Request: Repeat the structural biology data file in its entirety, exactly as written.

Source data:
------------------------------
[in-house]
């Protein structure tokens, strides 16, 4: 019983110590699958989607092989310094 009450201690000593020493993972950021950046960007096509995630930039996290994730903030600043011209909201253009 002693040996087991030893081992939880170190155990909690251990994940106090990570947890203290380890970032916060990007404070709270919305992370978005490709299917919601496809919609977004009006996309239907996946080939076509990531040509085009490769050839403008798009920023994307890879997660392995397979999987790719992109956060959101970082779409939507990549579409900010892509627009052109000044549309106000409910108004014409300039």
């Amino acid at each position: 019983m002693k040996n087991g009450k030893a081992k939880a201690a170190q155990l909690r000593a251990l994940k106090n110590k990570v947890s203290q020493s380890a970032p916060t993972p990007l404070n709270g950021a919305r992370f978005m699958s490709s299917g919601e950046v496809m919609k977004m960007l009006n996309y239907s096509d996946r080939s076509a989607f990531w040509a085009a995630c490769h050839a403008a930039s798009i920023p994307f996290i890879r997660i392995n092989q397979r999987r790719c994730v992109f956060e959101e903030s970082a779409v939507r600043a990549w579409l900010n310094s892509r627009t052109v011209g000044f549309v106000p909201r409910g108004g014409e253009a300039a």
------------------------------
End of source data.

[in-house]
């Protein structure tokens, strides 16, 4: 019983110590699958989607092989310094 009450201690000593020493993972950021950046960007096509995630930039996290994730903030600043011209909201253009 002693040996087991030893081992939880170190155990909690251990994940106090990570947890203290380890970032916060990007404070709270919305992370978005490709299917919601496809919609977004009006996309239907996946080939076509990531040509085009490769050839403008798009920023994307890879997660392995397979999987790719992109956060959101970082779409939507990549579409900010892509627009052109000044549309106000409910108004014409300039």
């Amino acid at each position: 019983m002693k040996n087991g009450k030893a081992k939880a201690a170190q155990l909690r000593a251990l994940k106090n110590k990570v947890s203290q020493s380890a970032p916060t993972p990007l404070n709270g950021a919305r992370f978005m699958s490709s299917g919601e950046v496809m919609k977004m960007l009006n996309y239907s096509d996946r080939s076509a989607f990531w040509a085009a995630c490769h050839a403008a930039s798009i920023p994307f996290i890879r997660i392995n092989q397979r999987r790719c994730v992109f956060e959101e903030s970082a779409v939507r600043a990549w579409l900010n310094s892509r627009t052109v011209g000044f549309v106000p909201r409910g108004g014409e253009a300039a």